The $63.99 Question

Alongside working through an economics textbook, I like reading popular economics books – those books aimed at introducing a technical subject to a general audience. I’ve particularly enjoyed Tim Harford ‘s oeuvre, and am currently reading Steven E. Landsburg‘s The Armchair Economist. These books are at their best when they apply economic thinking to explain strange things in everyday life.

Something both authors talk about is why shops always seem to sell things at £4.99, rather than £5.00 (or £4.49 rather than £4.50). My first thoughts on this, which I suspect would be many of yours, is that it tricks customers into thinking something is cheaper than it is. The leftmost number is a 4 rather than a 5, and we focus on this rather than the rest of the figure, so £4.99 seems closer to £4 than to £5. That penny difference seems to have grown closer to a pound. The books suggest another explanation is needed.

They say that this form of pricing came to be introduced around the time that tills were introduced into shops. The first till was invented because a saloon owner wanted to prevent his staff from pilfering his profits by pocketing the customer’s money without recording the sale. The till made sure he could monitor all the money coming in from sales. However, criminally minded staff could still get round this. Say a customer gave the exact change for a purchase, the staff member could circumvent using the till and take the money. By making the price of all items something awkward, ending in .99 or .49, it would be very unlikely customers would give the correct change. The staff member would have to use the till to get the change, and the till would ensure the staff member’s honesty.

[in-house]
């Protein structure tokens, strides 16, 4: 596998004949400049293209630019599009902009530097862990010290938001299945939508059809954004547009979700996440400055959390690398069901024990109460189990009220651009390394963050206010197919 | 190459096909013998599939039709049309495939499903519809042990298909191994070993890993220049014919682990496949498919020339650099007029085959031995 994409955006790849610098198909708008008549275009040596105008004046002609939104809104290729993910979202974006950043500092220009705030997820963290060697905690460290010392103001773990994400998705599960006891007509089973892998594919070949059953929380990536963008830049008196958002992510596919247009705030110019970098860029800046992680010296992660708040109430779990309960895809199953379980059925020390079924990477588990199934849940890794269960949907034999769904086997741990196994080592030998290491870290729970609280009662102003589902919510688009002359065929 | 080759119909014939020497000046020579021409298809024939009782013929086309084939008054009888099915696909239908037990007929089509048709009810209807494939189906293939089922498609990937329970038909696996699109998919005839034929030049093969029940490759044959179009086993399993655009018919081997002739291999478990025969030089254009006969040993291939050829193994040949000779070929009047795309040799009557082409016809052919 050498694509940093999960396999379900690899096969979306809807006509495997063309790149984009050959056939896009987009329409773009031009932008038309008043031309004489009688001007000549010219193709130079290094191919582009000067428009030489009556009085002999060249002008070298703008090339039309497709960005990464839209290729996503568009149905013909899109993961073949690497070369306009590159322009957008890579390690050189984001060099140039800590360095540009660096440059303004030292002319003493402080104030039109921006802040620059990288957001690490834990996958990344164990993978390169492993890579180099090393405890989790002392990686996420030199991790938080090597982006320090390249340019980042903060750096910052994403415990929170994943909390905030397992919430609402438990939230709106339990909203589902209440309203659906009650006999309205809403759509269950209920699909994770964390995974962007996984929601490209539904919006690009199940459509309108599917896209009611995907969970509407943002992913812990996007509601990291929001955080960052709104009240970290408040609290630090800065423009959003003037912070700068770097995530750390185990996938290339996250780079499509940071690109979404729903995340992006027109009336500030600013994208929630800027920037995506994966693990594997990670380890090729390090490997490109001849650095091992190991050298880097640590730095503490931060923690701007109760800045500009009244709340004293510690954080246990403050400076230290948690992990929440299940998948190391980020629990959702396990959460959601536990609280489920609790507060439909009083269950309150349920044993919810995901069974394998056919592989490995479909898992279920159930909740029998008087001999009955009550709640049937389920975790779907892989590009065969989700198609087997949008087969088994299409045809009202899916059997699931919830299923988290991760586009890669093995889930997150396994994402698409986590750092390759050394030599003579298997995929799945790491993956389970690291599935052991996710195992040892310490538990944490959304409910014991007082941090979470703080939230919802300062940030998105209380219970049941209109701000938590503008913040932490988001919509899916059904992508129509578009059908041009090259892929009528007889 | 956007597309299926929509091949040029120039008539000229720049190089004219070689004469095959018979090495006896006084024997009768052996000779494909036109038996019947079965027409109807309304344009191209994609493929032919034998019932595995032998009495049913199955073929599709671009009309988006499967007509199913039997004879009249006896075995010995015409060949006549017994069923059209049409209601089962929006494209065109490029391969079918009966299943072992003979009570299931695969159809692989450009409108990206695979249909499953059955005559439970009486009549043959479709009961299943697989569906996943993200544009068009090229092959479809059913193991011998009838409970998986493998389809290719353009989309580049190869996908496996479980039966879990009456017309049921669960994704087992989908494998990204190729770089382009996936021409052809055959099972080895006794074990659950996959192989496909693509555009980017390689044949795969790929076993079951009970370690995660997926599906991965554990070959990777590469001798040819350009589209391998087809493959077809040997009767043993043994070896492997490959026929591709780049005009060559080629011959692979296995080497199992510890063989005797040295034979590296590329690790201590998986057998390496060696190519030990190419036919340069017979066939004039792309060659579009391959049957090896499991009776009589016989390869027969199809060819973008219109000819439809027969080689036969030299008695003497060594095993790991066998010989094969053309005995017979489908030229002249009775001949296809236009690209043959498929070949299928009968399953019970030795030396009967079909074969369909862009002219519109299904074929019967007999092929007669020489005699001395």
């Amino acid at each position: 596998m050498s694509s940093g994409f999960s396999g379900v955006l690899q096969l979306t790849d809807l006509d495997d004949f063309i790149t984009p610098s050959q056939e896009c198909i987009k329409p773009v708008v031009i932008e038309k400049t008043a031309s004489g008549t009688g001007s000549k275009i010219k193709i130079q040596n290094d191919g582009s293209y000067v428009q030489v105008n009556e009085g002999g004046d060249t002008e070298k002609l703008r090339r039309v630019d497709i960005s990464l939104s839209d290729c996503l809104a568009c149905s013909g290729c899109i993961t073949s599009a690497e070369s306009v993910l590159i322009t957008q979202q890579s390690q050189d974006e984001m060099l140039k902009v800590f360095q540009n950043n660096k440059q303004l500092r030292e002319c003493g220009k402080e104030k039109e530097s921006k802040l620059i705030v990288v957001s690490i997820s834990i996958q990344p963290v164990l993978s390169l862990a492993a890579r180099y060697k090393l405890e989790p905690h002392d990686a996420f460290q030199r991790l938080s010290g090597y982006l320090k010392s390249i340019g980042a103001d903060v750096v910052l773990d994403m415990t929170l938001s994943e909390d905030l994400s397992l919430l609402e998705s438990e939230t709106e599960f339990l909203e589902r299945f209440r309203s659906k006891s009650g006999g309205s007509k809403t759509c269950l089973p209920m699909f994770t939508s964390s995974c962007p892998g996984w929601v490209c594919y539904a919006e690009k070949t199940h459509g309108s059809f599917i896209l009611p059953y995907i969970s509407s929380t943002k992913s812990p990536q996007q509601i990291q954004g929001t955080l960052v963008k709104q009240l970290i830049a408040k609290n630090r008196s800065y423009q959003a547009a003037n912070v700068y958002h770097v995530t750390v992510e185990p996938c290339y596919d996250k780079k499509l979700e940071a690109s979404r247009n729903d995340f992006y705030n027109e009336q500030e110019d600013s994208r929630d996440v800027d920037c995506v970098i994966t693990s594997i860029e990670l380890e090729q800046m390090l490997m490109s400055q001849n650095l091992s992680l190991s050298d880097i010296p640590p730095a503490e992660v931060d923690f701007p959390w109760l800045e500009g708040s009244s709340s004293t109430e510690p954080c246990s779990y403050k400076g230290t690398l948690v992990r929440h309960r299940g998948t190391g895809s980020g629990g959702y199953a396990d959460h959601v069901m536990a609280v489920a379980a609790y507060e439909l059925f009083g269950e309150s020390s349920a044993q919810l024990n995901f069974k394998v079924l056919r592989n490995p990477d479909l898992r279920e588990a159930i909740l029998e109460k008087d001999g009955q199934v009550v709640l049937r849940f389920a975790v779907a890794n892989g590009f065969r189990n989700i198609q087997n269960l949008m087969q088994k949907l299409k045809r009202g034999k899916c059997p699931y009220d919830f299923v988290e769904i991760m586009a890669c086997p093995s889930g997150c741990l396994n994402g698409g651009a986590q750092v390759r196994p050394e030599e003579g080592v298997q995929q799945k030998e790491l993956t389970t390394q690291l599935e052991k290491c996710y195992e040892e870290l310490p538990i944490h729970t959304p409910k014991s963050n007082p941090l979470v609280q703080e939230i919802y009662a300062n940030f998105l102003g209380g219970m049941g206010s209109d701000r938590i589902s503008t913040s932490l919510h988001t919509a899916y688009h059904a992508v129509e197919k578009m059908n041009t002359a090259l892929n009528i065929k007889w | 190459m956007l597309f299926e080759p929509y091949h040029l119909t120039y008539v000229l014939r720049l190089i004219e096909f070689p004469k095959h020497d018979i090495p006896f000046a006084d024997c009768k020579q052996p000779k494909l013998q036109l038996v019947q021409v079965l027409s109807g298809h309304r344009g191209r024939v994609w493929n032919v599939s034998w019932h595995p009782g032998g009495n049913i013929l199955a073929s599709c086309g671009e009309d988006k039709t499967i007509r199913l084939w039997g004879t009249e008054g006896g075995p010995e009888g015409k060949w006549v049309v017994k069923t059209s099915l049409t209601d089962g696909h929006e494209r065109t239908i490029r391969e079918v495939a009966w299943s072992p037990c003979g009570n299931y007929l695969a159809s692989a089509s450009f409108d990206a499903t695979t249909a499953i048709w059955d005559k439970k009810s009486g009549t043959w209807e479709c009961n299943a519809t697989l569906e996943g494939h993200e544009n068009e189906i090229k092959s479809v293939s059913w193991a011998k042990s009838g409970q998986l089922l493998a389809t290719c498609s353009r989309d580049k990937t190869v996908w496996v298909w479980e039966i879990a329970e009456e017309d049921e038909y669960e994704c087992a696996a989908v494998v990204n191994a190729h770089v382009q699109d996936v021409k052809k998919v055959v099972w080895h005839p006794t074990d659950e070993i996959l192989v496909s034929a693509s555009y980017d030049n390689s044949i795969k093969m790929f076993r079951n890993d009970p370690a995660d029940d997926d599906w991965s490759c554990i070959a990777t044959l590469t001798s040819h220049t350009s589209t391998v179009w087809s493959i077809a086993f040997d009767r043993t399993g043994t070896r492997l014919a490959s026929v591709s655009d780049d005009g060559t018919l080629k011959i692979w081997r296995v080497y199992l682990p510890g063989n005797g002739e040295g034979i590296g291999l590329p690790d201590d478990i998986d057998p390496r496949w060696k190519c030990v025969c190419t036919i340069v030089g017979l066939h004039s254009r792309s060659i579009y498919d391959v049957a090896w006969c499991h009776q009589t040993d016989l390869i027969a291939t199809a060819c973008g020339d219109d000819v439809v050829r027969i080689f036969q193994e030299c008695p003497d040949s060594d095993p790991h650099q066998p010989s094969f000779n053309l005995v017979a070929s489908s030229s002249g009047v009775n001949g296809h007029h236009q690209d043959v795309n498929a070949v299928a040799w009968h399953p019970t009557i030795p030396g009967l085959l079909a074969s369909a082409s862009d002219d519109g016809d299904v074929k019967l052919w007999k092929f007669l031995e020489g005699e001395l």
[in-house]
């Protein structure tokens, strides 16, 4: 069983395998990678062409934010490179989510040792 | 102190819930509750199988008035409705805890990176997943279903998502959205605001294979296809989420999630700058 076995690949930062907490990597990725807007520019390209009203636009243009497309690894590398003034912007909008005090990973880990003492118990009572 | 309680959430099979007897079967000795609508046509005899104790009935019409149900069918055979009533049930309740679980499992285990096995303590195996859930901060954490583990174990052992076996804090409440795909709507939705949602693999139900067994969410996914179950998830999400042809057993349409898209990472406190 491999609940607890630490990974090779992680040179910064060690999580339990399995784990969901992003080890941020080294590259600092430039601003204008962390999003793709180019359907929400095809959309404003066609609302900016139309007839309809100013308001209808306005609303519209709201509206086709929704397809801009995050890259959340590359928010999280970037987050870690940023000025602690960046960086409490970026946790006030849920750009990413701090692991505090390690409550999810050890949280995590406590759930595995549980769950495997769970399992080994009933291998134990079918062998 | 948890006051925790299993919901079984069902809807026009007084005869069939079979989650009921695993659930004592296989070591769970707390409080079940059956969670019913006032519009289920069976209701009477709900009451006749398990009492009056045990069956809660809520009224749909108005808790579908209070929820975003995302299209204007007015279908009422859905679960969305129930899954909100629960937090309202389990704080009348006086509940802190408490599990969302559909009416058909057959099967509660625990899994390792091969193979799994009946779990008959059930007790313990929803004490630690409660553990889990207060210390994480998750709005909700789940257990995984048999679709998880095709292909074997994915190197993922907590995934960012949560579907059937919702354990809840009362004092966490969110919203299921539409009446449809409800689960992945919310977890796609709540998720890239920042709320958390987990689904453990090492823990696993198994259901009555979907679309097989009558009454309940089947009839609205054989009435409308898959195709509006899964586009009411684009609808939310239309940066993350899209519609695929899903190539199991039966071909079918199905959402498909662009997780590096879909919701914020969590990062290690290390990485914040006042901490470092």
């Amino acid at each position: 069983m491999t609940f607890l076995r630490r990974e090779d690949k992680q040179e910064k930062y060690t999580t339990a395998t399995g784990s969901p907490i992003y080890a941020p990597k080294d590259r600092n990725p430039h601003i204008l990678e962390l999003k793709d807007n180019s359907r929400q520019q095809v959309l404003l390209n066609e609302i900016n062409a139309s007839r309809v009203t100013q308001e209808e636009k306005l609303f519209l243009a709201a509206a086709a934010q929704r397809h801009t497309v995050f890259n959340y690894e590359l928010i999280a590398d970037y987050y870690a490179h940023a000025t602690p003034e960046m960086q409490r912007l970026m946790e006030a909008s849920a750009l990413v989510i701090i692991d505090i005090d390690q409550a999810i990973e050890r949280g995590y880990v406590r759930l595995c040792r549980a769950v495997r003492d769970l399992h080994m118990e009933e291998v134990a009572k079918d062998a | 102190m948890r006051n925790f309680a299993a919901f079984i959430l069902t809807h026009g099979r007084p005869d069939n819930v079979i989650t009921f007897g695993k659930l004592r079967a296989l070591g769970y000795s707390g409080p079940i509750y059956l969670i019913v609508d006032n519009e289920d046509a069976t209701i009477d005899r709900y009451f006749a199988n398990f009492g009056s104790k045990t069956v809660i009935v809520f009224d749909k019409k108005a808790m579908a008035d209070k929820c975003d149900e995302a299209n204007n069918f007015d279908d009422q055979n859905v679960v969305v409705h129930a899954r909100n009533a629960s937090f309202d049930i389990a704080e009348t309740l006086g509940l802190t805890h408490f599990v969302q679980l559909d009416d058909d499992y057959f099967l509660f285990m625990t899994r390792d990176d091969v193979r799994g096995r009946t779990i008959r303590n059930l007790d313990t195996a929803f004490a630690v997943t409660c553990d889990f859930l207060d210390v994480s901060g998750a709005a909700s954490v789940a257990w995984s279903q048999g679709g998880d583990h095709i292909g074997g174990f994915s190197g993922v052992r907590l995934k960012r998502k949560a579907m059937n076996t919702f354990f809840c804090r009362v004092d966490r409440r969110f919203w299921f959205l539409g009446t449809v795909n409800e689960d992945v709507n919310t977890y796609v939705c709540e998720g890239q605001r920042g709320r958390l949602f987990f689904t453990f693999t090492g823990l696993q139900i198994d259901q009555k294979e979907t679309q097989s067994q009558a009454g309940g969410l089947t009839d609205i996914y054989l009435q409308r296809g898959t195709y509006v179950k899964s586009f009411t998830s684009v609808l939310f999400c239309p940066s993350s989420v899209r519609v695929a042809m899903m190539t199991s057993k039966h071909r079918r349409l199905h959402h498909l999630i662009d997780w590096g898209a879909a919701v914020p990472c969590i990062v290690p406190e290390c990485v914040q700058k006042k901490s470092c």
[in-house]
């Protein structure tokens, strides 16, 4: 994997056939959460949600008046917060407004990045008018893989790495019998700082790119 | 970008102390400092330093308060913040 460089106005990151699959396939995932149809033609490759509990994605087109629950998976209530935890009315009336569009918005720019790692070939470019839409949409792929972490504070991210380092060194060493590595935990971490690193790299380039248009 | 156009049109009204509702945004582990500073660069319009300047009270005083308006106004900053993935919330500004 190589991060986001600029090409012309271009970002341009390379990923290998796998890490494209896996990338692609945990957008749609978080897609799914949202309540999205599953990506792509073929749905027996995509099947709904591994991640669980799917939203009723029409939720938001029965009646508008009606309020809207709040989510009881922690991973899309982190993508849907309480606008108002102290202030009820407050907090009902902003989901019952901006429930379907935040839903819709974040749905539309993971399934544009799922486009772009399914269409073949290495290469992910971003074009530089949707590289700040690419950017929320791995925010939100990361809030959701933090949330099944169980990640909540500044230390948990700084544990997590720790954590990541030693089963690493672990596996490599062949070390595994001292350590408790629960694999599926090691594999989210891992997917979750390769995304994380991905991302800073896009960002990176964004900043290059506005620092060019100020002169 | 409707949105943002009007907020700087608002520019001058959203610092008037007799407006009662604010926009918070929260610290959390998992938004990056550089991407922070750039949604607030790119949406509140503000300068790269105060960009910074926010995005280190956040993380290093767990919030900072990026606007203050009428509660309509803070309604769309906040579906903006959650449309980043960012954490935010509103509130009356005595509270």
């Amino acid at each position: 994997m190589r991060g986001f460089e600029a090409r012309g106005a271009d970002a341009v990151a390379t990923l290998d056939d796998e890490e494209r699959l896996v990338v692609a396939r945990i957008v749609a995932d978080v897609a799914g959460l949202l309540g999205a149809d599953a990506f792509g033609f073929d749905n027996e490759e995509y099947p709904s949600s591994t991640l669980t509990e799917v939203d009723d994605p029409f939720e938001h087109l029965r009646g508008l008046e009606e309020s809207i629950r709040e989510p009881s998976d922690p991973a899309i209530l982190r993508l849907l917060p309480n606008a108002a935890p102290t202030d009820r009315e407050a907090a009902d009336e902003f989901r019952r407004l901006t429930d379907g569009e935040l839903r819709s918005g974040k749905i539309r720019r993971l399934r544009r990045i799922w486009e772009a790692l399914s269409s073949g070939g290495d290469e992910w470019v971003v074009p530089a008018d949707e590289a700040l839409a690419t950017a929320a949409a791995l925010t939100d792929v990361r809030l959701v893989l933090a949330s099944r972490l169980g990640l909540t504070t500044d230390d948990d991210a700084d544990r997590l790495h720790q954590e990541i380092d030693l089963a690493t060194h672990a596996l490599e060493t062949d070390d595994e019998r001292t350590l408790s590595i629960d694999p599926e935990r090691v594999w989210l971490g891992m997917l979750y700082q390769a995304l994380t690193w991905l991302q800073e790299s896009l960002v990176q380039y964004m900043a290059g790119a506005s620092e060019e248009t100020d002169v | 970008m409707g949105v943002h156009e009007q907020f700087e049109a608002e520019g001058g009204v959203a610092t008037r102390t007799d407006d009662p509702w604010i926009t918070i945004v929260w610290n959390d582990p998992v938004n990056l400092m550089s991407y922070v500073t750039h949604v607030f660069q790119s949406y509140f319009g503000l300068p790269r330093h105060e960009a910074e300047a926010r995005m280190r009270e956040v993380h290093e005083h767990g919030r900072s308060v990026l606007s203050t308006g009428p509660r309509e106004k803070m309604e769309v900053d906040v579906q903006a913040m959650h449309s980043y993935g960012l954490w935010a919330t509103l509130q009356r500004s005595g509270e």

Which got me thinking, surely we have better ways of monitoring staff these days? Just put a camera by the tills to keep an eye on them. Then we can go back to having nice rounded prices. So why don’t we? Are we all being lumbered with huge numbers of coppers out of sheer inertia, or is there another explanation?


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